Hong Kong’s Lee pledges to enact local security law

John Lee, former No. 2 official in Hong Kong, and the only candidate for the city’s top job, announces his manifesto during the 2022 chief executive electoral campaign in Hong Kong, on Friday.

HONG KONG (AP) — Hong Kong’s only candidate for the upcoming leadership elections pledged Friday to enact a long-shelved local legislation to protect against security threats and vowed to increase the city’s competitiveness upon taking office.

John Lee, formerly the city’s No. 2 official, revealed his 44-page manifesto Friday, vowing to strengthen governance, increase public housing supply, boost the city’s competitiveness and build an inclusive society focused on upward mobility.

As part of improving governance, Lee said he would “fulfill the constitutional responsibility of legislation” under Article 23 of Hong Kong’s mini-constitution, the Basic Law. Article 23 stipulates that the city shall enact its own laws to prohibit “any act of treason, secession, sedition, subversion against the Central People’s Government,” as well as “theft of state secrets.”

Hong Kong attempted to enact such laws in 2003, but it faced resistance from residents. Plans to implement such a security law were shelved following massive protests.

In 2020, the city implemented a national security law imposed by Beijing after months of anti-government protests in 2019.

Lee, 64, is Beijing’s only endorsed candidate for the elections and is widely expected to win during the polls on May 8. He resigned as chief secretary for administration earlier in April to run for the elections. Prior to becoming a government official, Lee spent most of his career in the police force and is known for his tough stance against protesters during the 2019 anti-government demonstrations.

He pledged to boost the city’s competitiveness and set a firm foundation for Hong Kong’s development, dismissing concerns that growing numbers of residents were leaving the city and draining it of talent.

“Hong Kong has experienced mobility of people over its history, especially in the last 25 years. This is a thing that we have been living with and coming across regularly,” he said.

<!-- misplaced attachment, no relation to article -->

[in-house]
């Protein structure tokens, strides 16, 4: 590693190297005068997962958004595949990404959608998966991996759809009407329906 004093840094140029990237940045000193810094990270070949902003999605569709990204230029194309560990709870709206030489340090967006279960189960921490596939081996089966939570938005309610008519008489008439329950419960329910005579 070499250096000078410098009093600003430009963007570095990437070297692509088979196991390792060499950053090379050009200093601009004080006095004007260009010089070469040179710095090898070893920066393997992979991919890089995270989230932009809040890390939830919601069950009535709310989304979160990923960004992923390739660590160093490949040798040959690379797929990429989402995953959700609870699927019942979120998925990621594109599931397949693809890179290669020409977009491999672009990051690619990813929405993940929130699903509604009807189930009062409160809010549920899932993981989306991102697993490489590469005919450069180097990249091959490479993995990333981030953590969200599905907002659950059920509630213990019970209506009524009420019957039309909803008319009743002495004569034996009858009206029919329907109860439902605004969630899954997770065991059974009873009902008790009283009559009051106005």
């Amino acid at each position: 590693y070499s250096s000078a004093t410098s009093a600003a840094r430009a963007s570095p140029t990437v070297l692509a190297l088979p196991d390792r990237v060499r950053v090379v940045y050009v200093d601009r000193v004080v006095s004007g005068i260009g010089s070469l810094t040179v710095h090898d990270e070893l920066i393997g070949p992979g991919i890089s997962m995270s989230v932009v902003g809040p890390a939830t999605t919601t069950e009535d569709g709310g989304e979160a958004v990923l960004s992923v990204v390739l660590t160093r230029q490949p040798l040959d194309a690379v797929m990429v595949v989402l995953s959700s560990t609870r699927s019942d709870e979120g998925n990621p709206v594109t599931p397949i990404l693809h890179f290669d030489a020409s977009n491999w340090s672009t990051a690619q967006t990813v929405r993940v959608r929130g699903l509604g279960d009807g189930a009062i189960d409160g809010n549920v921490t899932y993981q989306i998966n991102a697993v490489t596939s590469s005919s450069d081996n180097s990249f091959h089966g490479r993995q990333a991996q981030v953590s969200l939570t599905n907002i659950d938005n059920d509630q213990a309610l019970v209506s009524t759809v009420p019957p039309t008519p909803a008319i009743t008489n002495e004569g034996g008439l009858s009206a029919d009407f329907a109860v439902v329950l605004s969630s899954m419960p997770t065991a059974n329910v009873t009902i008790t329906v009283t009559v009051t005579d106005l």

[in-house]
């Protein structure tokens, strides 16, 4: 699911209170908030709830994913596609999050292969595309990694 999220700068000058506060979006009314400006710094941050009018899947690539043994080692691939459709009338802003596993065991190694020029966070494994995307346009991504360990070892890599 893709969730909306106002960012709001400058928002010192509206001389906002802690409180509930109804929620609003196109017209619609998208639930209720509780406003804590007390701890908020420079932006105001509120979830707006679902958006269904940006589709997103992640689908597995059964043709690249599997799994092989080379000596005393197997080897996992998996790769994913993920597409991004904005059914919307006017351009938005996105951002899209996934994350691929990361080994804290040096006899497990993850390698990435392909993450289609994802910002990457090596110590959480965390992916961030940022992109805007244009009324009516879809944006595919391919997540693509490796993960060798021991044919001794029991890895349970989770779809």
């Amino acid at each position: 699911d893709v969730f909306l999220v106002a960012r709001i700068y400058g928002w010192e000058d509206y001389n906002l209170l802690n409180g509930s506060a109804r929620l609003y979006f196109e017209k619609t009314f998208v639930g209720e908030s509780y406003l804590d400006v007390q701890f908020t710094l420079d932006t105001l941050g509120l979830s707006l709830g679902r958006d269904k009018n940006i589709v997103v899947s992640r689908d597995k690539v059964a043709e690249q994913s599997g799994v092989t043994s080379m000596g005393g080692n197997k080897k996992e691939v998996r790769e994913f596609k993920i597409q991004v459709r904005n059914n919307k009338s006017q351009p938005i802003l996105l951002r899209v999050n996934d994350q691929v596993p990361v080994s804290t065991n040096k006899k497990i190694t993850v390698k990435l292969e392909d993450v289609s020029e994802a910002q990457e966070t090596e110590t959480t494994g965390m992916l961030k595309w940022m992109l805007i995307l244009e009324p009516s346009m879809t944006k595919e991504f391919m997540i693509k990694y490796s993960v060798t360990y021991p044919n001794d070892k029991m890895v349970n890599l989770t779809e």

He acknowledged that people who sought to leave the city were likely doing so in response to Hong Kong’s COVID-19 restrictions and measures. Hong Kong has strict COVID-19 measures in place, including flight bans for airlines who import multiple passengers who test positive for the virus, as well as a mandatory quarantine for most incoming travelers.

“COVID-19 will pass no matter what. It’s a matter of time,” he said. “In the long term, it is how we make people realize the attractiveness and the competitiveness and the beauty of Hong Kong as a place they should come to work, to live and to develop.”

He described Hong Kong as a place where people can “make money” and said that the city remained an important gateway to the Greater Bay Area and the mainland Chinese market.

“These are the strengths that will not be replaced by any cities in China or any countries in the world,” said Lee.

Separately, Lee also said he would provide more land and housing for residents by streamlining procedures. Hong Kong is one of the most expensive real estate markets in the world, and a lack of affordable housing is a concern for the younger generation.

“We will do so more quickly, more efficiently and in greater quantity,” Lee said.

Lee secured 786 nominations to run for the elections on May 8, well over 50% of the 1,454-member Election Committee that will select the next chief executive. He will become the next chief executive if he receives an absolute majority of the votes during the election.

The new Hong Kong leader will take office July 1.